Given that, you should look at your code to see if that is what's happening. Unfortunately unless you post more of your code, we won't be able to help you pinpoint the problem.

share|improve this answer
    
This code is not in a loop and does not block. If I create and use the objects in an @autoreleasepool block then they get released (the pool drains). Or if I use alloc/init instead of class methods then the pool drains. Accepting this answer because it got me trying more things. I can't say I completely understand the behavior but I have to move on. Thanks – Android63 Dec 19 '12 at 23:15
    
If you set a breakpoint in your code and posted the stacktrace here, it might provide a hint. Perhaps whatever code you're sitting atop is doing something strange. – Wade Tregaskis Dec 20 '12 at 4:47
    
added stracktrace. – Android63 Dec 20 '12 at 19:23
    
Right, so, the key factor here is that you're using a non-Cocoa thread. Most likely the problem is that nothing in that callstack is setting up an autorelease pool at all, so anything you autorelease just leaks. You should see error messages about this in your app's stderr or console output. If not, it could be that something is setting up an autorelease pool, but never draining it. You would have to look at the documentation (or implementation) of the code. In particular I'd look at your xyz library - that'd be the logical place for it, if anywhere. – Wade Tregaskis Dec 26 '12 at 20:32

When you use an init... method with ARC, a release call will be inserted after the last reference to that object at compile time. If you don't reference dict2 in that block after initialization, it will be compiled like the code below pre-ARC:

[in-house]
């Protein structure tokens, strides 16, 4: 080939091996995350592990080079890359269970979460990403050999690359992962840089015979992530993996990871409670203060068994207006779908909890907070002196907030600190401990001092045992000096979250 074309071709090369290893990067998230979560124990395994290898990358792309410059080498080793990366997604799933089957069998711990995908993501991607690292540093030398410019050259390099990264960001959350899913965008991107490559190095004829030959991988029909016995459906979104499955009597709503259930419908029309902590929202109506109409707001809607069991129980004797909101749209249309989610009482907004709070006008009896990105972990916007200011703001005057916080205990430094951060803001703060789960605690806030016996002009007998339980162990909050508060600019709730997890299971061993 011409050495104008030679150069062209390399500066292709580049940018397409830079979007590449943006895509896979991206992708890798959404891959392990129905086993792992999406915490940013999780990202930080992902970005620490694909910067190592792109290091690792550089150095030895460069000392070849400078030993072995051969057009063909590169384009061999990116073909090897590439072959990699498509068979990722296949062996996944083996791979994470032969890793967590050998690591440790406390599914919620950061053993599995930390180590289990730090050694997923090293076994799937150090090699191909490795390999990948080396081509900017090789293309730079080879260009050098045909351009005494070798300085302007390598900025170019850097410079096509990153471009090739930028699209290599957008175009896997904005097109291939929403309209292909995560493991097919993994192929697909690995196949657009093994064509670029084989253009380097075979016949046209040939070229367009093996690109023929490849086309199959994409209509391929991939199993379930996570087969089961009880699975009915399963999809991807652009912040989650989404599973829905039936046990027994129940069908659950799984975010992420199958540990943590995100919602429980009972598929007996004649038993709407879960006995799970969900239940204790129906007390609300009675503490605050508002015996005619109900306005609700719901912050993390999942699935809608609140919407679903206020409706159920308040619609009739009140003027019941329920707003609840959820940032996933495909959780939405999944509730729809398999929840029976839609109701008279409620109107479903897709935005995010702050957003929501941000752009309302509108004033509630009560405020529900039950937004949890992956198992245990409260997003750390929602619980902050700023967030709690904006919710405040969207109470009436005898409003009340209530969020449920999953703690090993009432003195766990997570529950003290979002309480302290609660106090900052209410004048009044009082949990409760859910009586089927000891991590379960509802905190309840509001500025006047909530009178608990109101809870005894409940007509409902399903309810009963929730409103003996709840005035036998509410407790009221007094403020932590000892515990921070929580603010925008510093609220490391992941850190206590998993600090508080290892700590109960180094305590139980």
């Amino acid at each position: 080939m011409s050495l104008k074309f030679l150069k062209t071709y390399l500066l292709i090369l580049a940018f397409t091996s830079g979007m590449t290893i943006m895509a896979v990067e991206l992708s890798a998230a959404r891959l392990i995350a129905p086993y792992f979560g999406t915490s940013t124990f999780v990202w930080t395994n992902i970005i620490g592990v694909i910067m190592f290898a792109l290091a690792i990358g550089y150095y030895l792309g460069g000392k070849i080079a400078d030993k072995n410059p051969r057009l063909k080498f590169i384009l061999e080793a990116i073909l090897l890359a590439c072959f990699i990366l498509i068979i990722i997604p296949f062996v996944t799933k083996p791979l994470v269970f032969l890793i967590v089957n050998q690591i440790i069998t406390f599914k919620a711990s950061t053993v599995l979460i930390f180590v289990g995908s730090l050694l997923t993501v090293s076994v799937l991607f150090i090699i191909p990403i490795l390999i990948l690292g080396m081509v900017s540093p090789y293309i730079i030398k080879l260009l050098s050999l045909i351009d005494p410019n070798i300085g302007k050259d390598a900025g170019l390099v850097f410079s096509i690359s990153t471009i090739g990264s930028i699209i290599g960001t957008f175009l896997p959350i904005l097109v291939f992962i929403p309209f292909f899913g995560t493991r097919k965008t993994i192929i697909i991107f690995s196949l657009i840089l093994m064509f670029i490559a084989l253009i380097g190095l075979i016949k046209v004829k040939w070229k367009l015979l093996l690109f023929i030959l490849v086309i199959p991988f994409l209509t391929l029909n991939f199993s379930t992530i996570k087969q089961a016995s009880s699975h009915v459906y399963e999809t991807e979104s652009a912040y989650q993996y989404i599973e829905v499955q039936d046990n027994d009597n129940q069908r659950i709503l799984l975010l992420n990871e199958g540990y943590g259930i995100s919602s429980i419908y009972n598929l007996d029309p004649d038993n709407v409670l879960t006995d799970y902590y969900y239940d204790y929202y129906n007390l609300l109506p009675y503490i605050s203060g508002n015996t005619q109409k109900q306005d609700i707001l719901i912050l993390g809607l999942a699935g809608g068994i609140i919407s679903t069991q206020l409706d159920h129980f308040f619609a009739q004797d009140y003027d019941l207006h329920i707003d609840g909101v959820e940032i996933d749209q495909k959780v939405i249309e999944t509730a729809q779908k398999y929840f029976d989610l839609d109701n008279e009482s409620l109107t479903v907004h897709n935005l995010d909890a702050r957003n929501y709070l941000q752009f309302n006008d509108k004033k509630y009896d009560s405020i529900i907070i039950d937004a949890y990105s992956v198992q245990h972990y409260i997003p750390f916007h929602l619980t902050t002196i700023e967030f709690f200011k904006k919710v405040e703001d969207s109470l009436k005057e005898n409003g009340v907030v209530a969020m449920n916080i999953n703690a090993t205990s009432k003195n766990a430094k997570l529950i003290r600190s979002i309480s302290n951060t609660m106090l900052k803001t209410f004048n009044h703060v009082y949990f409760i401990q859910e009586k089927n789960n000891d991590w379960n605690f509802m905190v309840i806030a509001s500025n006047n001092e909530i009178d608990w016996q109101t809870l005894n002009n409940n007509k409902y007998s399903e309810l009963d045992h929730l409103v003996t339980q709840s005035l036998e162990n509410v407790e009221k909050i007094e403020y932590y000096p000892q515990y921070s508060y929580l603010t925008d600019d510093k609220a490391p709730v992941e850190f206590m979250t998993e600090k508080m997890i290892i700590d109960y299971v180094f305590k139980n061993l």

NSNumber *n1 = [[NSNumber alloc] initWithUnsignedInt:val1];
NSNumber *n2 = [[NSNumber alloc] initWithUnsignedInt:val2];
NSNumber *n3 = [[NSNumber alloc] initWithUnsignedInt:val3];
NSDictionary* dict2 = [[NSDictionary alloc] initWithObjectsAndKeys:
  n1, @"val1",
  n2, @"val2",
  n3, @"val3",
  nil];
[n1 release];
[n2 release];
[n3 release];
[dict2 release];

(You need to hold a strong reference to it, if you want to keep it)

In comparison, when you use class methods like dictionaryWithObjectsAndKeys:, you'll (usually) get an autoreleased object. It will be released at the end of the run loop. If you log the autoreleased dictionary just after creating it, it will still be around and valid.

share|improve this answer
    
Thanks @DrummerB The problem is that the objects created with class methods are not getting autoreleased. I didn't show all my code. After creating the dictionary I use it in a NSNotificationCanter post. Also, why the difference between Objective-C and Objective-C++? – Android63 Dec 19 '12 at 0:02
    
Well, post the rest of your code then – DrummerB Dec 19 '12 at 0:06
    
@DrummerB: ARC is actually smart enough to be able to "capture" the autoreleased objects returned from class methods in many cases, such that they don't enter the autorelease pool. – Kevin Ballard Dec 19 '12 at 0:33
    
@KevinBallard That's why I said "usually"? Or should that be rather "sometimes"? – DrummerB Dec 19 '12 at 12:34